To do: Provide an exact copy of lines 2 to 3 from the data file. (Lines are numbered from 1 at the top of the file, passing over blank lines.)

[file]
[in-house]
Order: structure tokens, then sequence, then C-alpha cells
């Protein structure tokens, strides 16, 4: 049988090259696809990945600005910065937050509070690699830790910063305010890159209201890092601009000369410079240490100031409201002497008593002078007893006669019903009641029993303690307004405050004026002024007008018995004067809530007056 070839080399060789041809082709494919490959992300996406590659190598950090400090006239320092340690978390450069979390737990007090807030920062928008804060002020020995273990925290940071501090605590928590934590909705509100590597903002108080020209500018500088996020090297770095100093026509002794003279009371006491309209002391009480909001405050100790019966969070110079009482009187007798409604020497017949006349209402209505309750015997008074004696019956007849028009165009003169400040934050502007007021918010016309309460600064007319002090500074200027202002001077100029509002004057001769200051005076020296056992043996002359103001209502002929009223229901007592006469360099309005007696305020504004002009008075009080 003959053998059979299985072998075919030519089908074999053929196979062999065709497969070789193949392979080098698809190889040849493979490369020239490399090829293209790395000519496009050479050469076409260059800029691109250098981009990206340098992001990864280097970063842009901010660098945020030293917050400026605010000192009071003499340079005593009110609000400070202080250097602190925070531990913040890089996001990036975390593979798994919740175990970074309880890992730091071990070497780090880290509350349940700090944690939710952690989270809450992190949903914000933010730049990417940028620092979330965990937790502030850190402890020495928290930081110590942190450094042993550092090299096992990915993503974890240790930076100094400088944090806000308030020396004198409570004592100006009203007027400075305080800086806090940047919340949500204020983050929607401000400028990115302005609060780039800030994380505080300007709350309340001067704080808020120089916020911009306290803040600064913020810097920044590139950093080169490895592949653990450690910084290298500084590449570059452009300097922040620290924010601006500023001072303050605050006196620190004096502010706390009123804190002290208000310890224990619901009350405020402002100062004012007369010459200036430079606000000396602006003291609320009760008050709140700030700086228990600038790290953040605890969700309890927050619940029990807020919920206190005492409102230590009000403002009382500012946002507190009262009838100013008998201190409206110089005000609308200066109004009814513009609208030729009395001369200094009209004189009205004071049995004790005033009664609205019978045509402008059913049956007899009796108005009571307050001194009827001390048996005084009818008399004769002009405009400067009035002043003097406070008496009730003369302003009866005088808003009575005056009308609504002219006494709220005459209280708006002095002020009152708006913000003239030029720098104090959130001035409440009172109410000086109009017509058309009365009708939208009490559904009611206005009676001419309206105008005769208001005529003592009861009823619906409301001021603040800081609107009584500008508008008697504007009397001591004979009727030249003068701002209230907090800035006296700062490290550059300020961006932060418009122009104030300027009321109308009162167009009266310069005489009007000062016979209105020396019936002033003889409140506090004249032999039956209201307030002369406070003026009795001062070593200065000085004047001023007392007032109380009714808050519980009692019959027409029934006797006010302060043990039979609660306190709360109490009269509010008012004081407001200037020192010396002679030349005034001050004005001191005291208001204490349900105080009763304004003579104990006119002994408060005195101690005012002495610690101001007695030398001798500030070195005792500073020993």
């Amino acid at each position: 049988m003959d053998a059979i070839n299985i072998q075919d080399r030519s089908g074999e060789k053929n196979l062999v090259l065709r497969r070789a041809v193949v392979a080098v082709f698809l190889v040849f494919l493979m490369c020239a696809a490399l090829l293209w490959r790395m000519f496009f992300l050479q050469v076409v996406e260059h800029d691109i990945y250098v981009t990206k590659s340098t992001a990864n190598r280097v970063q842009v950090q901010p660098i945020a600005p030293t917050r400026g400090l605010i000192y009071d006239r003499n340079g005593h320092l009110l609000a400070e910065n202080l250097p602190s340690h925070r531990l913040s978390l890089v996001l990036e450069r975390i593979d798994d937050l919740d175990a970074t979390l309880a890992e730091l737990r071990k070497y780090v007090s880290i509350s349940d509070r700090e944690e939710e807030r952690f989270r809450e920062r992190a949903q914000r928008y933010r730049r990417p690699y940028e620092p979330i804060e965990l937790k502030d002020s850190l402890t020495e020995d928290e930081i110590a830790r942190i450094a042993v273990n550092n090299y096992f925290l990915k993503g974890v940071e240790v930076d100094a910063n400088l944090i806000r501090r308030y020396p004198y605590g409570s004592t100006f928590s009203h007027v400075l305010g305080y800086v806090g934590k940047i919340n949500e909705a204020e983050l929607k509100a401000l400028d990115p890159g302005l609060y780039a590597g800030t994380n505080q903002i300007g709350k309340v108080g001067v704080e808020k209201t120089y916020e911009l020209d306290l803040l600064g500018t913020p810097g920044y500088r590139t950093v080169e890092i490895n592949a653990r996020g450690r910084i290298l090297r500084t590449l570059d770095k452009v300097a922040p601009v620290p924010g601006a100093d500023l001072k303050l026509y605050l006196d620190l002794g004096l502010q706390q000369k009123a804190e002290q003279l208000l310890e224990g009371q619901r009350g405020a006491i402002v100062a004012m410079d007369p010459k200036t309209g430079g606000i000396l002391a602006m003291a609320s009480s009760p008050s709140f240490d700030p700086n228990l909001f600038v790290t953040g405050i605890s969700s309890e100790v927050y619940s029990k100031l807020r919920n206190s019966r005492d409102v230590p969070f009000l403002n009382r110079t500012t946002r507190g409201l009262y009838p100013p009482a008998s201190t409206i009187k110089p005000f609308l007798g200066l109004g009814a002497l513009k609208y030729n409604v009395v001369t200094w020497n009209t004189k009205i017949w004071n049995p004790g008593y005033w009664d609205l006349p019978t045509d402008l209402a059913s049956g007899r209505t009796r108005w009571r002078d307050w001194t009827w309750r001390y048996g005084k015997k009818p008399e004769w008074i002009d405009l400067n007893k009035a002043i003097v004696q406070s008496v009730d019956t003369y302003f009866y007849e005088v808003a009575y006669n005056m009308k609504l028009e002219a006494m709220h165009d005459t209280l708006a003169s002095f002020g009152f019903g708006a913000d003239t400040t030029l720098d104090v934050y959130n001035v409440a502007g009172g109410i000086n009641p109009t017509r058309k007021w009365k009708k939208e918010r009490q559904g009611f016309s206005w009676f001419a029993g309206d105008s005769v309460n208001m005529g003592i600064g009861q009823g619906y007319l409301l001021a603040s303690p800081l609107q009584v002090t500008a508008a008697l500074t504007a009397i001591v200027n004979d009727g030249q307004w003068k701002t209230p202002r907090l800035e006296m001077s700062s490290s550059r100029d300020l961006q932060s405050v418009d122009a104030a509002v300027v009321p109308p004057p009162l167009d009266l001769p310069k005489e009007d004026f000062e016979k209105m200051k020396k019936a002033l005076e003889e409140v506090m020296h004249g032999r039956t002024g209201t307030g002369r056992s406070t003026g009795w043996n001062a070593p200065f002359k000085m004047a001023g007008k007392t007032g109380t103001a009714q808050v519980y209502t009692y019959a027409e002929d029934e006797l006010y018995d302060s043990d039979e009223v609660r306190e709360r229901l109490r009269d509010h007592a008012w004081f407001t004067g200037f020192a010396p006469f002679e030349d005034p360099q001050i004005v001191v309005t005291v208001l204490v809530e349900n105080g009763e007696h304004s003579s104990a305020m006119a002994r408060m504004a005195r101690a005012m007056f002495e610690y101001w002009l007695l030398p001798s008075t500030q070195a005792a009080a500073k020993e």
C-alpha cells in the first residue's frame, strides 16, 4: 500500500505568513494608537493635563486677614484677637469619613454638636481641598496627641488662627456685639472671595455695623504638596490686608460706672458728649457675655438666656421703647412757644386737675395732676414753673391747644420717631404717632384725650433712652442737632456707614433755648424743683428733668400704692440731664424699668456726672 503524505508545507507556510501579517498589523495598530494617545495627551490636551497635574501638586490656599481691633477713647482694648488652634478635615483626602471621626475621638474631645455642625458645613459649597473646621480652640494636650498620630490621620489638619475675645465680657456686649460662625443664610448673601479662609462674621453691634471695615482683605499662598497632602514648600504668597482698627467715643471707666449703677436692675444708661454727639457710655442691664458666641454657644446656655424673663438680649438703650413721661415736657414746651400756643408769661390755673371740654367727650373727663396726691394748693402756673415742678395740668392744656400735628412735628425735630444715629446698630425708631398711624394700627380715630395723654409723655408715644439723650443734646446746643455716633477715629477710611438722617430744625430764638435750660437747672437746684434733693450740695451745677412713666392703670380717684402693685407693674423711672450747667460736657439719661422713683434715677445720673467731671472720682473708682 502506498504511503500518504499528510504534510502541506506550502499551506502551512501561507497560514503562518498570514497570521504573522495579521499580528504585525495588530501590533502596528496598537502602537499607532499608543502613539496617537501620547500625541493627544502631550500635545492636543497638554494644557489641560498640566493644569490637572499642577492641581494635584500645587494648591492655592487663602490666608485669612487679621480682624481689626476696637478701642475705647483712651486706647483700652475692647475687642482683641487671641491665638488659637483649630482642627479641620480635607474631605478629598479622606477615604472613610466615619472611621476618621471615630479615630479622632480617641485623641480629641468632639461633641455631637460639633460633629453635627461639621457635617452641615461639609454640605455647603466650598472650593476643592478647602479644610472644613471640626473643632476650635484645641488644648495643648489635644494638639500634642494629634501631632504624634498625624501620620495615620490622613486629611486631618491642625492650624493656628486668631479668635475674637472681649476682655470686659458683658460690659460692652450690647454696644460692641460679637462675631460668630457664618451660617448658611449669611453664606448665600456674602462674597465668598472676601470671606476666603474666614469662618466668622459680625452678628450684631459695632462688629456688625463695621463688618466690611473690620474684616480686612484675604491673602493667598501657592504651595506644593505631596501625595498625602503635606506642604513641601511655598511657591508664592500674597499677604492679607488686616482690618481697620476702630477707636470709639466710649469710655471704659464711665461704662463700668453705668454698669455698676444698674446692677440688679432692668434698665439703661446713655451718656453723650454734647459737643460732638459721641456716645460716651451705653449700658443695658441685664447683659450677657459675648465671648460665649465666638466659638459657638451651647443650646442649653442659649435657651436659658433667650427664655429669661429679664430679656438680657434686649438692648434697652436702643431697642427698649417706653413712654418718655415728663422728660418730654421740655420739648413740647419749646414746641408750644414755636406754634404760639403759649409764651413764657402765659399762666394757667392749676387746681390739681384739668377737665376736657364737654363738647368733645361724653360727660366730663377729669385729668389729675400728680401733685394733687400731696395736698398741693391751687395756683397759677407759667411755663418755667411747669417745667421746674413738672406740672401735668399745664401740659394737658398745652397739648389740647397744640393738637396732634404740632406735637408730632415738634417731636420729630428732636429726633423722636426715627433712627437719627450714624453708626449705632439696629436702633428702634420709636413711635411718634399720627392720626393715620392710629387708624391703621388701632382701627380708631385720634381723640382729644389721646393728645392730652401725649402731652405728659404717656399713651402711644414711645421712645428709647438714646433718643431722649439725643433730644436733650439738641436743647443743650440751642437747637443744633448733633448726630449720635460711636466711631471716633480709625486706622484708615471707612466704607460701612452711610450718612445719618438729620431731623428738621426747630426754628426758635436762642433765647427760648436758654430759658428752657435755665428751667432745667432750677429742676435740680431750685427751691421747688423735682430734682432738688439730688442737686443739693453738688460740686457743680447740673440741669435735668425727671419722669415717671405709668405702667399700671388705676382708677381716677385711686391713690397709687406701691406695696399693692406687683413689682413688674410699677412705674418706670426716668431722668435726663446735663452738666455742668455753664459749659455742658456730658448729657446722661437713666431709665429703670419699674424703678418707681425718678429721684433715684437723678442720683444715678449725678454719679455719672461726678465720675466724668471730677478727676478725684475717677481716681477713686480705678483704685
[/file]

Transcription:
Order: structure tokens, then sequence, then C-alpha cells
């Protein structure tokens, strides 16, 4: 049988090259696809990945600005910065937050509070690699830790910063305010890159209201890092601009000369410079240490100031409201002497008593002078007893006669019903009641029993303690307004405050004026002024007008018995004067809530007056 070839080399060789041809082709494919490959992300996406590659190598950090400090006239320092340690978390450069979390737990007090807030920062928008804060002020020995273990925290940071501090605590928590934590909705509100590597903002108080020209500018500088996020090297770095100093026509002794003279009371006491309209002391009480909001405050100790019966969070110079009482009187007798409604020497017949006349209402209505309750015997008074004696019956007849028009165009003169400040934050502007007021918010016309309460600064007319002090500074200027202002001077100029509002004057001769200051005076020296056992043996002359103001209502002929009223229901007592006469360099309005007696305020504004002009008075009080 003959053998059979299985072998075919030519089908074999053929196979062999065709497969070789193949392979080098698809190889040849493979490369020239490399090829293209790395000519496009050479050469076409260059800029691109250098981009990206340098992001990864280097970063842009901010660098945020030293917050400026605010000192009071003499340079005593009110609000400070202080250097602190925070531990913040890089996001990036975390593979798994919740175990970074309880890992730091071990070497780090880290509350349940700090944690939710952690989270809450992190949903914000933010730049990417940028620092979330965990937790502030850190402890020495928290930081110590942190450094042993550092090299096992990915993503974890240790930076100094400088944090806000308030020396004198409570004592100006009203007027400075305080800086806090940047919340949500204020983050929607401000400028990115302005609060780039800030994380505080300007709350309340001067704080808020120089916020911009306290803040600064913020810097920044590139950093080169490895592949653990450690910084290298500084590449570059452009300097922040620290924010601006500023001072303050605050006196620190004096502010706390009123804190002290208000310890224990619901009350405020402002100062004012007369010459200036430079606000000396602006003291609320009760008050709140700030700086228990600038790290953040605890969700309890927050619940029990807020919920206190005492409102230590009000403002009382500012946002507190009262009838100013008998201190409206110089005000609308200066109004009814513009609208030729009395001369200094009209004189009205004071049995004790005033009664609205019978045509402008059913049956007899009796108005009571307050001194009827001390048996005084009818008399004769002009405009400067009035002043003097406070008496009730003369302003009866005088808003009575005056009308609504002219006494709220005459209280708006002095002020009152708006913000003239030029720098104090959130001035409440009172109410000086109009017509058309009365009708939208009490559904009611206005009676001419309206105008005769208001005529003592009861009823619906409301001021603040800081609107009584500008508008008697504007009397001591004979009727030249003068701002209230907090800035006296700062490290550059300020961006932060418009122009104030300027009321109308009162167009009266310069005489009007000062016979209105020396019936002033003889409140506090004249032999039956209201307030002369406070003026009795001062070593200065000085004047001023007392007032109380009714808050519980009692019959027409029934006797006010302060043990039979609660306190709360109490009269509010008012004081407001200037020192010396002679030349005034001050004005001191005291208001204490349900105080009763304004003579104990006119002994408060005195101690005012002495610690101001007695030398001798500030070195005792500073020993």